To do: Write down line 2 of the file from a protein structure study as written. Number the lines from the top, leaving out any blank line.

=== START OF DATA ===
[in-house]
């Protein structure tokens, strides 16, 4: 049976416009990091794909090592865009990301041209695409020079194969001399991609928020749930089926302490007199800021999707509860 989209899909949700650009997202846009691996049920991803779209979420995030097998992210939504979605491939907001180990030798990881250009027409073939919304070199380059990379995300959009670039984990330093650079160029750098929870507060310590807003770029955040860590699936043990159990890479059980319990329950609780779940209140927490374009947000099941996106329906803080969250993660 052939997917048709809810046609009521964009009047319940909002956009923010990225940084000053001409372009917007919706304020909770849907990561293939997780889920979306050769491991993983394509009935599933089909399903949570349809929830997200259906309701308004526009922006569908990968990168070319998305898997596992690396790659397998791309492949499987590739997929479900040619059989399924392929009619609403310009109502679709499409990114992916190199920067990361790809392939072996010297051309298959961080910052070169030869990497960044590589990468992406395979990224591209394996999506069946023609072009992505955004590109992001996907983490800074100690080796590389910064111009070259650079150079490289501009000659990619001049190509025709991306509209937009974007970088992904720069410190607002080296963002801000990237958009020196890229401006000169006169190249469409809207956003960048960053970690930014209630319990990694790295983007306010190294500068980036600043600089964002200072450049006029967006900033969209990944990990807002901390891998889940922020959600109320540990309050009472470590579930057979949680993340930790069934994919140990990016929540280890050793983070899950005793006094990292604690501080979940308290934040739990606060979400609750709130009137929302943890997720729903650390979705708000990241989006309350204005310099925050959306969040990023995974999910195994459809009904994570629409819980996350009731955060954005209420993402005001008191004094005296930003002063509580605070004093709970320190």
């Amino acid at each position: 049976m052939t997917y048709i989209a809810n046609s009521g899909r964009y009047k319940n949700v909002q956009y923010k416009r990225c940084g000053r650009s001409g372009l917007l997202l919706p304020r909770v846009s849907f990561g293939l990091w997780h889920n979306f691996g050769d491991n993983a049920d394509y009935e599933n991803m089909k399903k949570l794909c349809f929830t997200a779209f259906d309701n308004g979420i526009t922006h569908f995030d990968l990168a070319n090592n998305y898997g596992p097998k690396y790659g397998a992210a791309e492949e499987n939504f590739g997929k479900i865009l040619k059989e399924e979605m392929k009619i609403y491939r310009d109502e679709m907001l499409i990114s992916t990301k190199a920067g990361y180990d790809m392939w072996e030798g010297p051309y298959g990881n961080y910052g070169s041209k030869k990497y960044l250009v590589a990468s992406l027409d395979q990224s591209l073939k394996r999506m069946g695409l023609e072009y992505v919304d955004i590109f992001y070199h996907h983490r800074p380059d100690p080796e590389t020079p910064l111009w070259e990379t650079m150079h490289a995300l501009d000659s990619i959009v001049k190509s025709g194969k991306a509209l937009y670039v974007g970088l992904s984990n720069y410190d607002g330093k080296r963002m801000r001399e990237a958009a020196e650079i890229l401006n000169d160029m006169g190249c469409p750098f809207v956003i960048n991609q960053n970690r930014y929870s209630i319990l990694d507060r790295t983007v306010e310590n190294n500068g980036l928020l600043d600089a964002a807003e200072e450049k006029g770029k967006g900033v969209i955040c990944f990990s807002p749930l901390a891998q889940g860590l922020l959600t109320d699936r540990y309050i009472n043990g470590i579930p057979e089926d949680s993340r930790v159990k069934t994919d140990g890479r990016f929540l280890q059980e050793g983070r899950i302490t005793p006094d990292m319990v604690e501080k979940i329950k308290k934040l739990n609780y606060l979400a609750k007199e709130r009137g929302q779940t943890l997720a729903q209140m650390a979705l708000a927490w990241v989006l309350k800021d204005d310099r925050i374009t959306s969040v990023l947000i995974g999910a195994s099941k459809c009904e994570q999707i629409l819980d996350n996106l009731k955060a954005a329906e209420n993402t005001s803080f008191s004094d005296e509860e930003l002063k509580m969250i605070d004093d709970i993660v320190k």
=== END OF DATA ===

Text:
């Protein structure tokens, strides 16, 4: 049976416009990091794909090592865009990301041209695409020079194969001399991609928020749930089926302490007199800021999707509860 989209899909949700650009997202846009691996049920991803779209979420995030097998992210939504979605491939907001180990030798990881250009027409073939919304070199380059990379995300959009670039984990330093650079160029750098929870507060310590807003770029955040860590699936043990159990890479059980319990329950609780779940209140927490374009947000099941996106329906803080969250993660 052939997917048709809810046609009521964009009047319940909002956009923010990225940084000053001409372009917007919706304020909770849907990561293939997780889920979306050769491991993983394509009935599933089909399903949570349809929830997200259906309701308004526009922006569908990968990168070319998305898997596992690396790659397998791309492949499987590739997929479900040619059989399924392929009619609403310009109502679709499409990114992916190199920067990361790809392939072996010297051309298959961080910052070169030869990497960044590589990468992406395979990224591209394996999506069946023609072009992505955004590109992001996907983490800074100690080796590389910064111009070259650079150079490289501009000659990619001049190509025709991306509209937009974007970088992904720069410190607002080296963002801000990237958009020196890229401006000169006169190249469409809207956003960048960053970690930014209630319990990694790295983007306010190294500068980036600043600089964002200072450049006029967006900033969209990944990990807002901390891998889940922020959600109320540990309050009472470590579930057979949680993340930790069934994919140990990016929540280890050793983070899950005793006094990292604690501080979940308290934040739990606060979400609750709130009137929302943890997720729903650390979705708000990241989006309350204005310099925050959306969040990023995974999910195994459809009904994570629409819980996350009731955060954005209420993402005001008191004094005296930003002063509580605070004093709970320190």